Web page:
Univariate analysis showed that SUVmax correlated with p-tumor size. Jeong et al. 29 have suggested that only p-tumor size correlated with SUVmax. However, in this study, multivariate analysis showed that the Ki-67 labeling index is statistically significant for SUVmax. To the best of our knowledge, the correlation between SUVmax and the Ki-67 labeling index in PTC patients has not been previously reported. The Ki-67 labeling index of PTC is low; Ito et al. 30 reported that the disease-free survival of patients was significantly worse when the Ki-67 labeling index was greater than 1% than when it was less than 1% (P<0.001). Papillary microcarcinoma of N1b lymph-node status had a significantly higher Ki-67 labeling index compared with those of N0 or N1a status 31. In a retrospective analysis of 93 patients with differentiated thyroid carcinoma, Mussig et al. 32 showed that the Ki-67 labeling index was significantly associated with tumor staging and clinical outcome 5 years after definitive treatment, whereas other histopathological markers such as GLUT-1, C-KIT, somatostatin receptor, and estrogen receptor were not associated with sex, age, tumor entity, or clinical outcome. Bynn et al. 33 have recently demonstrated that the detection rate of 18F-FDG PET for micropapillary carcinoma was 55% and the median value of SUVmax was 3.0 (IQR, 1.8–12.0); they suggested that 18F-FDG uptake in micropapillary carcinoma was associated with central lymph node metastasis. The Ki-67 labeling index could be one of the most useful markers in the evaluation of the cell-proliferating activity and prognosis of PTC. 18F-FDG uptake in PTC may depend on cell proliferation. There was no statistically significant correlation between SUVmax and p-T stage and there was no statistically significant difference in SUVmax between the p-N-positive group and p-N-negative group, although a higher SUVmax tended to be associated with p-N positivity. Jeong et al. 29 reported that 18F-FDG uptake correlated with tumor size and that 18F-FDG uptake did not predict the extrathyroidal invasion of thyroid cancer. Not only tumor size but also extrathyroidal invasion is one of the most important factors that decide the p-T stage 13. The lack of statistical correlation between p-T stage and SUVmax may be due to the presence of extrathyroidal invasion. A study by Yun et al. 34 suggested that there was a significant difference in p-N between 18F-FDG-positive and 18F-FDG-negative PTC. The difference between our data and theirs may be due to the difference in the numbers of patients.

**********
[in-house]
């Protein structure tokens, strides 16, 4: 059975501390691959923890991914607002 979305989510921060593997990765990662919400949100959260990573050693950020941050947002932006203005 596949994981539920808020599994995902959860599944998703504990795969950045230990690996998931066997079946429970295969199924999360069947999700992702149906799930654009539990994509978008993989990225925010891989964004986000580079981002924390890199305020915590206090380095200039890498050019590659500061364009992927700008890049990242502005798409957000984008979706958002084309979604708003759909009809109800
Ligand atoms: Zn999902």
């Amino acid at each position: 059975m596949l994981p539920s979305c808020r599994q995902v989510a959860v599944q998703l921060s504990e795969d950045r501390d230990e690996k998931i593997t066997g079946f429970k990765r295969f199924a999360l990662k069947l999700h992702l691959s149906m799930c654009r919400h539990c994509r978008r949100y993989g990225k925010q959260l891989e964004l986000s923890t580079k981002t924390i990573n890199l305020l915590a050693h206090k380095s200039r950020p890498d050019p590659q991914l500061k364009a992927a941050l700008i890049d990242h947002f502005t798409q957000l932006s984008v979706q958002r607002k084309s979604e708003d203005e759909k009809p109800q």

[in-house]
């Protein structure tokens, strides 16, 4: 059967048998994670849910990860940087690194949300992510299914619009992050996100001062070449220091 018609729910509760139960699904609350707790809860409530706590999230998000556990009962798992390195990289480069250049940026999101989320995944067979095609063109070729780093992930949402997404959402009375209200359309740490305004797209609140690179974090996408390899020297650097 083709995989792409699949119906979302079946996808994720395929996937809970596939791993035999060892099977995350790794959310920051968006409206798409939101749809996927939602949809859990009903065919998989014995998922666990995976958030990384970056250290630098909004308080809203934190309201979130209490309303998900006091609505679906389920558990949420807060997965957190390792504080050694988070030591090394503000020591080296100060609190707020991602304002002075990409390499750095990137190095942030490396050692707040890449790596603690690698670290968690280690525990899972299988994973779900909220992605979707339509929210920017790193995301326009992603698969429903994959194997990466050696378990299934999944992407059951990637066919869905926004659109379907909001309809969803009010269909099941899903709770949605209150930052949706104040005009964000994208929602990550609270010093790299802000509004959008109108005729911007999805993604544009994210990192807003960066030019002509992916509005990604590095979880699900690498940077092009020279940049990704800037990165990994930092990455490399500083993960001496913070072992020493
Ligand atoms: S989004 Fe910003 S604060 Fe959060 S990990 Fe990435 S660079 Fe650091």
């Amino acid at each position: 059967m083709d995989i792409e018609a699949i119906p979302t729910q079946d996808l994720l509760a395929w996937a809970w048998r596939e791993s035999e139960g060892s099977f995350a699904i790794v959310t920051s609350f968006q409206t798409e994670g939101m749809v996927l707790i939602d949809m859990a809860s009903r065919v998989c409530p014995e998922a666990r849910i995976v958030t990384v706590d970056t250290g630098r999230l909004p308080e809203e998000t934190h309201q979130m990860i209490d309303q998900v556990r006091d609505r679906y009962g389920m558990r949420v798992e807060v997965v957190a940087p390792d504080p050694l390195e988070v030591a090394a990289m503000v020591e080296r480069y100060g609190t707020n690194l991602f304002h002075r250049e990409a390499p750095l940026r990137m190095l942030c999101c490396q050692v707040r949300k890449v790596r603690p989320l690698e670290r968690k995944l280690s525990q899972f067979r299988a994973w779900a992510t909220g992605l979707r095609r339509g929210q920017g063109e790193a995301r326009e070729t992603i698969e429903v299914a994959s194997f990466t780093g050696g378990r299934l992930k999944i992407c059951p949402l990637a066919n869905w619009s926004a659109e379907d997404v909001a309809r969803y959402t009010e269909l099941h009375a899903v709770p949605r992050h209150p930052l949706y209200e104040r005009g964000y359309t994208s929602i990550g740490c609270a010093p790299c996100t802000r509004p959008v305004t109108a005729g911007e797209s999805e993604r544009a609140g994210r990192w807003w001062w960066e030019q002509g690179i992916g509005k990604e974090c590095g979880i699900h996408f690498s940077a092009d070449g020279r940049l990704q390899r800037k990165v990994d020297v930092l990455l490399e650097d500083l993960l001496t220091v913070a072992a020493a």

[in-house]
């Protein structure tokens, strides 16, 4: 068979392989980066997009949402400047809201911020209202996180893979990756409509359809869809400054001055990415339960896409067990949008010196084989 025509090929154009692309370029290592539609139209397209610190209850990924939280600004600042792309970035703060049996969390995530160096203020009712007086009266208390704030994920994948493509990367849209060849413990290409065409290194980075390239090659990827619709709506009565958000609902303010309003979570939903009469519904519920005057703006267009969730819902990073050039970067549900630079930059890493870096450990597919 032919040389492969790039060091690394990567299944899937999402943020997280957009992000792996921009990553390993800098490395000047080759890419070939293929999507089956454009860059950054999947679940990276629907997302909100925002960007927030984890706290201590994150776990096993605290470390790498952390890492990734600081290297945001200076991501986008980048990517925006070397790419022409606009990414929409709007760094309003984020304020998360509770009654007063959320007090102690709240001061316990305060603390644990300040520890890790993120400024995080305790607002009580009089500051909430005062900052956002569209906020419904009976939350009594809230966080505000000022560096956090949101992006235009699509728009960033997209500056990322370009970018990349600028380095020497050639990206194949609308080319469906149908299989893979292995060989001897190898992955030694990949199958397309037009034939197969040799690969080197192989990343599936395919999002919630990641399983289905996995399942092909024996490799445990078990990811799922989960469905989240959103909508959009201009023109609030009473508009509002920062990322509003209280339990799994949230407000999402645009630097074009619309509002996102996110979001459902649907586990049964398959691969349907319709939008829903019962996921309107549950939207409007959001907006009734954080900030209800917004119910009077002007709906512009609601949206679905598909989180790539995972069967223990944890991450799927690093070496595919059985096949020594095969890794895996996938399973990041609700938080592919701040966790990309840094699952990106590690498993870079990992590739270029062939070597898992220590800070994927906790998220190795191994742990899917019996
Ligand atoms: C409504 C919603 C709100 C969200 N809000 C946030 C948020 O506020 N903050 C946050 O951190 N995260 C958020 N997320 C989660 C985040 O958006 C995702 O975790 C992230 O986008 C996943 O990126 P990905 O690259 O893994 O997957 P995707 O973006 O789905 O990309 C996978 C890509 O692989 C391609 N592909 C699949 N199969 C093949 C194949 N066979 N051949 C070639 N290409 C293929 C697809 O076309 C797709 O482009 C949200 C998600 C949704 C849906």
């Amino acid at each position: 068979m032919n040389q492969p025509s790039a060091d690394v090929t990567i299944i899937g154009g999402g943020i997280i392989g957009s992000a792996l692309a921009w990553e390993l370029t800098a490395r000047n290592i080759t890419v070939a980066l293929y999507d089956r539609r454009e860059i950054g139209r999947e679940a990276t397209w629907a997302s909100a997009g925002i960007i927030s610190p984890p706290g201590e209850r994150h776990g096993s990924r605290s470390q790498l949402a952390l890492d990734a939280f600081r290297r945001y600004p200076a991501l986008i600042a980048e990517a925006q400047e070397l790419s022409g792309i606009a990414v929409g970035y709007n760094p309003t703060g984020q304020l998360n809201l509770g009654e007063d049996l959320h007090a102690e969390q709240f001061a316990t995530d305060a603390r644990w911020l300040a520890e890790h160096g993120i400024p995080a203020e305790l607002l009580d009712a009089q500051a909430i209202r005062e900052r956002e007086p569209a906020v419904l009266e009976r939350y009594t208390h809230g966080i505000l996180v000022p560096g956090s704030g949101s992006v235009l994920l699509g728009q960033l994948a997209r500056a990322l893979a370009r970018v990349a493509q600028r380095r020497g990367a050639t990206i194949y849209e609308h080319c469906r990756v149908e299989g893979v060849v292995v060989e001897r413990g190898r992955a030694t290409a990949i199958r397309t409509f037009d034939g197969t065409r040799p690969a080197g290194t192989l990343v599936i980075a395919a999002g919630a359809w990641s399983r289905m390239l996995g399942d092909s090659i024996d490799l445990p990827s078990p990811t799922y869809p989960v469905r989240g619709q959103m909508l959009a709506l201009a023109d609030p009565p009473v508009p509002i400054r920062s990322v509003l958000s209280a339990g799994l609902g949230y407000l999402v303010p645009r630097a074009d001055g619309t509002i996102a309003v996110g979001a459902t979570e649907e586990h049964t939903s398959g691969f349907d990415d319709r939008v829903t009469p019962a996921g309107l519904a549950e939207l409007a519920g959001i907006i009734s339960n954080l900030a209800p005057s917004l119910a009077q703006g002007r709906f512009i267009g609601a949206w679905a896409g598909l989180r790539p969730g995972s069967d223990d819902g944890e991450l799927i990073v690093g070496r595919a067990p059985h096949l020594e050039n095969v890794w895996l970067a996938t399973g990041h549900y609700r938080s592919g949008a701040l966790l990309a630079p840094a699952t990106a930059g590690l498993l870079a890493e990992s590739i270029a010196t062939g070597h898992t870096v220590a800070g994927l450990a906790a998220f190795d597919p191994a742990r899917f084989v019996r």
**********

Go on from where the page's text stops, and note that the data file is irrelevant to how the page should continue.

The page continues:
We investigated the difference in clinicopathological factors affecting SUVmax among the three cancers of different origins. In previous studies, the relationship between SUVmax and GLUT-1 expression or between SUVmax and Ki-67 expression has been investigated for each cancer separately; however, the differences in clinicopathological factors affecting SUVmax among biologically distinct cancers have not been investigated in a single-center study. As the patient backgrounds, IHC staining estimations, IHC staining methods, PET instruments, and statistical analyses differ among reports, it is difficult to compare the differences in clinicopathological factors influencing SUVmax simply by reviewing the literature. In this study, the IHC estimation, IHC staining methods, and PET instruments were the same, although there were inevitably some differences in patient characteristics among the three cancers. If the clinicopathological factors affecting SUVmax differ according to cancer type, the molecular 18F-FDG uptake mechanism may differ. In fact, we did reveal a difference in clinicopathological factors affecting SUVmax in three biologically distinct cancers in this study.

This study has some limitations. First, biological factors such as GLUT-3, vascular endothelial growth factor, and hypoxia-inducible factor were not investigated. Recently, these biological factors were reported to be associated with 18F-FDG uptake in some malignant tumors 35. Vascular endothelial growth factor and hypoxia-inducible factor are upper reaches of the transduction pathway involving GLUT-1 in malignant tumors 36. As GLUT-1 has been used extensively to investigate the relationship between GLUT and 18F-FDG uptake in cancers, and Ki-67 has been frequently used to investigate the 18F-FDG uptake and cell proliferation, our study investigated relations of SUVmax with GLUT-1 and Ki-67. Second, breast cancers and gastrointestinal cancers such as colon cancer and gastric cancer were not included in this study. We could not include patients with these types of cancer because of the small number of patients who had undergone PET examinations and/or because of problems with pathological specimens. One reason for selecting NSCLC, PTC, and ESCC patients was that relatively larger numbers of patients in these categories had undergone both PET examinations and surgery at our institution. Differences in clinicopathological factors affecting SUVmax in a wider range of cancers should be investigated in the future.

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Conclusion

SUVmax in NSCLC depended on the tumor invasion area; SUVmax in ESCC depended on the tumor depth and GLUT-1 expression; and SUVmax in PTC was associated with cell proliferation. The clinicopathological factors affecting SUVmax of the primary tumor differ among tumor types.

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Acknowledgements

Conflicts of interests

There are no conflicts of interest.

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Keywords:

18F-FDG-PET; GLUT-1; Ki-67; maximum standardized uptake value; pathological T stage